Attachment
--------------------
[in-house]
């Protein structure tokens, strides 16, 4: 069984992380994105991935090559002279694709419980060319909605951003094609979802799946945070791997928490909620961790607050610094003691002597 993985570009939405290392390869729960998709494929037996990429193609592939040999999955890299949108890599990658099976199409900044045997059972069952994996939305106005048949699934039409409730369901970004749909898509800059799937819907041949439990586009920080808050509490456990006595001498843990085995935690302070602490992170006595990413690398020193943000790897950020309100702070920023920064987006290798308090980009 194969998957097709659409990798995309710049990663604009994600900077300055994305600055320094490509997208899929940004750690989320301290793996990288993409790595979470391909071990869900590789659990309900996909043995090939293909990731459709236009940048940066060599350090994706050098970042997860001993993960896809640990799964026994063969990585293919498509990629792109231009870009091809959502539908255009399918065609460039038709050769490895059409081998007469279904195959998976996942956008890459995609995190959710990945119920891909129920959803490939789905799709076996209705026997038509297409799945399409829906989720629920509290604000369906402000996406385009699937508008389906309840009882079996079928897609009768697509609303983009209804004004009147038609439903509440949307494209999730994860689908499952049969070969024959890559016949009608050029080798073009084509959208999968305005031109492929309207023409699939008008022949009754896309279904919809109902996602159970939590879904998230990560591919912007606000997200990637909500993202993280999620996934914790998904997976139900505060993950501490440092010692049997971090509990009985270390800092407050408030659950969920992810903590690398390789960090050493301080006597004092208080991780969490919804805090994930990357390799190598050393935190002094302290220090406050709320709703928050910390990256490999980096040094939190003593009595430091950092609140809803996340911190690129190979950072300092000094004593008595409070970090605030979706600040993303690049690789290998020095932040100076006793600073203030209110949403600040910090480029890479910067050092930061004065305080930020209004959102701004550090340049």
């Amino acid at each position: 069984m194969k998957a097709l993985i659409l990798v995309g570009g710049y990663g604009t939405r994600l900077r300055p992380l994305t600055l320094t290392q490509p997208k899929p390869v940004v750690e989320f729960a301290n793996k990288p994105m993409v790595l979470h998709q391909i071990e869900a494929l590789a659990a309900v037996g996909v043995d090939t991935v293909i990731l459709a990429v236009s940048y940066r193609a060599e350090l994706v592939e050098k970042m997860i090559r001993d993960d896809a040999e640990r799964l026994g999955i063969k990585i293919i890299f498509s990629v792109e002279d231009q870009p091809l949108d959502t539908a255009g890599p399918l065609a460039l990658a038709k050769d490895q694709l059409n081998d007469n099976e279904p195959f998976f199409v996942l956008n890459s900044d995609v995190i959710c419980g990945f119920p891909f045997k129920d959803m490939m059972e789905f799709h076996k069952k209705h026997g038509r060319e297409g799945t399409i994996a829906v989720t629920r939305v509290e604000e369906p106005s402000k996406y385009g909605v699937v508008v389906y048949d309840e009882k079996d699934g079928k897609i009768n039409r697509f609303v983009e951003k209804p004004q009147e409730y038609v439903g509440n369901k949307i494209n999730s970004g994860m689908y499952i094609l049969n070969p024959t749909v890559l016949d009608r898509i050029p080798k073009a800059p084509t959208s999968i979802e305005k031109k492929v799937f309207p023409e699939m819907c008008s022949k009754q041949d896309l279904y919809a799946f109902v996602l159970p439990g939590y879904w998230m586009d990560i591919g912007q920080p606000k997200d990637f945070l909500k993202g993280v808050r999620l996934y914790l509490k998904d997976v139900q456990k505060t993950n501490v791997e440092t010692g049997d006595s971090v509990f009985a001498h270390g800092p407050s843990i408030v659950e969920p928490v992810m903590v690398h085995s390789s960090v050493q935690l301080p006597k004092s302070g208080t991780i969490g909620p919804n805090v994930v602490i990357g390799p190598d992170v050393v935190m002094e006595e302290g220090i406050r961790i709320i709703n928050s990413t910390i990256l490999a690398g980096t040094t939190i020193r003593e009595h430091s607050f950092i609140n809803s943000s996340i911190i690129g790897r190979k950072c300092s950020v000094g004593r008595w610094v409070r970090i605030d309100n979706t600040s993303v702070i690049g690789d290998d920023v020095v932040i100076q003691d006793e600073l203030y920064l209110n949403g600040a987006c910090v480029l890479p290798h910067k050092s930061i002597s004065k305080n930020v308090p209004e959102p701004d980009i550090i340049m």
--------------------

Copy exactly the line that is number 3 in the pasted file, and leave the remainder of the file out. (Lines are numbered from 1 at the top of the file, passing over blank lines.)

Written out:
């Amino acid at each position: 069984m194969k998957a097709l993985i659409l990798v995309g570009g710049y990663g604009t939405r994600l900077r300055p992380l994305t600055l320094t290392q490509p997208k899929p390869v940004v750690e989320f729960a301290n793996k990288p994105m993409v790595l979470h998709q391909i071990e869900a494929l590789a659990a309900v037996g996909v043995d090939t991935v293909i990731l459709a990429v236009s940048y940066r193609a060599e350090l994706v592939e050098k970042m997860i090559r001993d993960d896809a040999e640990r799964l026994g999955i063969k990585i293919i890299f498509s990629v792109e002279d231009q870009p091809l949108d959502t539908a255009g890599p399918l065609a460039l990658a038709k050769d490895q694709l059409n081998d007469n099976e279904p195959f998976f199409v996942l956008n890459s900044d995609v995190i959710c419980g990945f119920p891909f045997k129920d959803m490939m059972e789905f799709h076996k069952k209705h026997g038509r060319e297409g799945t399409i994996a829906v989720t629920r939305v509290e604000e369906p106005s402000k996406y385009g909605v699937v508008v389906y048949d309840e009882k079996d699934g079928k897609i009768n039409r697509f609303v983009e951003k209804p004004q009147e409730y038609v439903g509440n369901k949307i494209n999730s970004g994860m689908y499952i094609l049969n070969p024959t749909v890559l016949d009608r898509i050029p080798k073009a800059p084509t959208s999968i979802e305005k031109k492929v799937f309207p023409e699939m819907c008008s022949k009754q041949d896309l279904y919809a799946f109902v996602l159970p439990g939590y879904w998230m586009d990560i591919g912007q920080p606000k997200d990637f945070l909500k993202g993280v808050r999620l996934y914790l509490k998904d997976v139900q456990k505060t993950n501490v791997e440092t010692g049997d006595s971090v509990f009985a001498h270390g800092p407050s843990i408030v659950e969920p928490v992810m903590v690398h085995s390789s960090v050493q935690l301080p006597k004092s302070g208080t991780i969490g909620p919804n805090v994930v602490i990357g390799p190598d992170v050393v935190m002094e006595e302290g220090i406050r961790i709320i709703n928050s990413t910390i990256l490999a690398g980096t040094t939190i020193r003593e009595h430091s607050f950092i609140n809803s943000s996340i911190i690129g790897r190979k950072c300092s950020v000094g004593r008595w610094v409070r970090i605030d309100n979706t600040s993303v702070i690049g690789d290998d920023v020095v932040i100076q003691d006793e600073l203030y920064l209110n949403g600040a987006c910090v480029l890479p290798h910067k050092s930061i002597s004065k305080n930020v308090p209004e959102p701004d980009i550090i340049m």